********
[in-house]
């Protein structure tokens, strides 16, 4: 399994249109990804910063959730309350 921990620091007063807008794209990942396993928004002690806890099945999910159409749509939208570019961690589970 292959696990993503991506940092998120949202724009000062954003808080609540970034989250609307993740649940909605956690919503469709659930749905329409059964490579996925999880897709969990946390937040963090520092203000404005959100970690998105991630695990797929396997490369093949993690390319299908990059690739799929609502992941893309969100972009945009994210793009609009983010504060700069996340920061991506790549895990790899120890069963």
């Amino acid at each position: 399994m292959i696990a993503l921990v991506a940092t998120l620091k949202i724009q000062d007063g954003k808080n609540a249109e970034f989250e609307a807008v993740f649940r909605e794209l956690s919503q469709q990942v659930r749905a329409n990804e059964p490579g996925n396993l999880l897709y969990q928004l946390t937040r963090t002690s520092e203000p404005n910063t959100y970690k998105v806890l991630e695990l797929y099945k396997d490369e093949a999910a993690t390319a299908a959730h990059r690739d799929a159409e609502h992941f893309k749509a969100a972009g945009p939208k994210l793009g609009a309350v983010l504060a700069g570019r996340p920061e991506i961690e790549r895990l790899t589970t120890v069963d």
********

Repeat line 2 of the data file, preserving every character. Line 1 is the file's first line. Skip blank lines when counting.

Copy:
């Protein structure tokens, strides 16, 4: 399994249109990804910063959730309350 921990620091007063807008794209990942396993928004002690806890099945999910159409749509939208570019961690589970 292959696990993503991506940092998120949202724009000062954003808080609540970034989250609307993740649940909605956690919503469709659930749905329409059964490579996925999880897709969990946390937040963090520092203000404005959100970690998105991630695990797929396997490369093949993690390319299908990059690739799929609502992941893309969100972009945009994210793009609009983010504060700069996340920061991506790549895990790899120890069963």